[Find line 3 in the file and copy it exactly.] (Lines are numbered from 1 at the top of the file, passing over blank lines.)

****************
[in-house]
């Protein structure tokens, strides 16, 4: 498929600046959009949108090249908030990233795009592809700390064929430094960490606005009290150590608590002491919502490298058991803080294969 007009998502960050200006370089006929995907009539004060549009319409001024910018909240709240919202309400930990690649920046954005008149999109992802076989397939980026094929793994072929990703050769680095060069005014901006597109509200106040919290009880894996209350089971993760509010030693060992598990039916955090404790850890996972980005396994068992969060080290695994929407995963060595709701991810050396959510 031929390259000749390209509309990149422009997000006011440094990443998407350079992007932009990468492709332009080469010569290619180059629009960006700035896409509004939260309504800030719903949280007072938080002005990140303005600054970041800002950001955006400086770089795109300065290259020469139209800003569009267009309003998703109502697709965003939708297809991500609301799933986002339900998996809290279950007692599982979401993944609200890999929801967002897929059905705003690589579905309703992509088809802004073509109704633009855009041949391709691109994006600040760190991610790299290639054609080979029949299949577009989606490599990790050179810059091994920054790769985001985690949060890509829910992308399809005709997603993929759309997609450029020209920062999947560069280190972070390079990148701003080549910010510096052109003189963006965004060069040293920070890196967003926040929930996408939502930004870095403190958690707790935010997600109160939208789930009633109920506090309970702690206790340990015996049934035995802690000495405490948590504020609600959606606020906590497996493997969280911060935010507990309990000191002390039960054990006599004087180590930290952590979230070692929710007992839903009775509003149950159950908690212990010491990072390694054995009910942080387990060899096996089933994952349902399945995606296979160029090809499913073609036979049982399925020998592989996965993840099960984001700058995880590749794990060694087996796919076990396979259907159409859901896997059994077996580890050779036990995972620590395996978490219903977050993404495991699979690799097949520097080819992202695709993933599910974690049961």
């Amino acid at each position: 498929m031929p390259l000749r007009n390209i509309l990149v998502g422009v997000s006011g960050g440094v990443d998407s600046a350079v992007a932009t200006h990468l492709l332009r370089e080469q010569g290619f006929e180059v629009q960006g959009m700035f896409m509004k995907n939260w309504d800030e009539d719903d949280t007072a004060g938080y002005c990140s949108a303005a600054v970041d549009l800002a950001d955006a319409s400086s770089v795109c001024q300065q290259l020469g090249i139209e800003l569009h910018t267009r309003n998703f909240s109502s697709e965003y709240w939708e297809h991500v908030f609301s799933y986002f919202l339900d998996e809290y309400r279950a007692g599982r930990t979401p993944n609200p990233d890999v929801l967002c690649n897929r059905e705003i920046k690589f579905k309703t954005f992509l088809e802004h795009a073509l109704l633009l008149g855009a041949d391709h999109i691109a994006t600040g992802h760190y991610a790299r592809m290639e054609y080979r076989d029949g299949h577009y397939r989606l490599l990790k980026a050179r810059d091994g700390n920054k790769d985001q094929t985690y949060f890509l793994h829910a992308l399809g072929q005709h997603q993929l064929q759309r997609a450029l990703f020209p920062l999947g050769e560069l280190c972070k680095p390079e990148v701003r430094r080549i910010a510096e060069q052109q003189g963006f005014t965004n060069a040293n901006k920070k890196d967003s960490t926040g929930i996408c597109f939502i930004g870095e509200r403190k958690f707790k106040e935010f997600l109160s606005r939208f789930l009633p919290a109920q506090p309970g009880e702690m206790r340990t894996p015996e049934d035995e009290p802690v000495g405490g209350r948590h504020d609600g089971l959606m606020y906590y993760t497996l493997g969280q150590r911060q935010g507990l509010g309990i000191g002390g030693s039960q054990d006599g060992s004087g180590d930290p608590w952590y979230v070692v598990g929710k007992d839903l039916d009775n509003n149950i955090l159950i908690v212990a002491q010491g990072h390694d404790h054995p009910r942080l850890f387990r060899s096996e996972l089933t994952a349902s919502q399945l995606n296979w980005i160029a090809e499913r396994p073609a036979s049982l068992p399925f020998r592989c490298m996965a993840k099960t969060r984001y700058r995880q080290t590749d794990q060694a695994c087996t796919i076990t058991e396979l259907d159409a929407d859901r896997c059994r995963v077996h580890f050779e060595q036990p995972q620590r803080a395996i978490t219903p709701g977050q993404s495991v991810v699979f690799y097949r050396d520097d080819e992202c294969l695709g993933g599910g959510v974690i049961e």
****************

């Amino acid at each position: 498929m031929p390259l000749r007009n390209i509309l990149v998502g422009v997000s006011g960050g440094v990443d998407s600046a350079v992007a932009t200006h990468l492709l332009r370089e080469q010569g290619f006929e180059v629009q960006g959009m700035f896409m509004k995907n939260w309504d800030e009539d719903d949280t007072a004060g938080y002005c990140s949108a303005a600054v970041d549009l800002a950001d955006a319409s400086s770089v795109c001024q300065q290259l020469g090249i139209e800003l569009h910018t267009r309003n998703f909240s109502s697709e965003y709240w939708e297809h991500v908030f609301s799933y986002f919202l339900d998996e809290y309400r279950a007692g599982r930990t979401p993944n609200p990233d890999v929801l967002c690649n897929r059905e705003i920046k690589f579905k309703t954005f992509l088809e802004h795009a073509l109704l633009l008149g855009a041949d391709h999109i691109a994006t600040g992802h760190y991610a790299r592809m290639e054609y080979r076989d029949g299949h577009y397939r989606l490599l990790k980026a050179r810059d091994g700390n920054k790769d985001q094929t985690y949060f890509l793994h829910a992308l399809g072929q005709h997603q993929l064929q759309r997609a450029l990703f020209p920062l999947g050769e560069l280190c972070k680095p390079e990148v701003r430094r080549i910010a510096e060069q052109q003189g963006f005014t965004n060069a040293n901006k920070k890196d967003s960490t926040g929930i996408c597109f939502i930004g870095e509200r403190k958690f707790k106040e935010f997600l109160s606005r939208f789930l009633p919290a109920q506090p309970g009880e702690m206790r340990t894996p015996e049934d035995e009290p802690v000495g405490g209350r948590h504020d609600g089971l959606m606020y906590y993760t497996l493997g969280q150590r911060q935010g507990l509010g309990i000191g002390g030693s039960q054990d006599g060992s004087g180590d930290p608590w952590y979230v070692v598990g929710k007992d839903l039916d009775n509003n149950i955090l159950i908690v212990a002491q010491g990072h390694d404790h054995p009910r942080l850890f387990r060899s096996e996972l089933t994952a349902s919502q399945l995606n296979w980005i160029a090809e499913r396994p073609a036979s049982l068992p399925f020998r592989c490298m996965a993840k099960t969060r984001y700058r995880q080290t590749d794990q060694a695994c087996t796919i076990t058991e396979l259907d159409a929407d859901r896997c059994r995963v077996h580890f050779e060595q036990p995972q620590r803080a395996i978490t219903p709701g977050q993404s495991v991810v699979f690799y097949r050396d520097d080819e992202c294969l695709g993933g599910g959510v974690i049961e």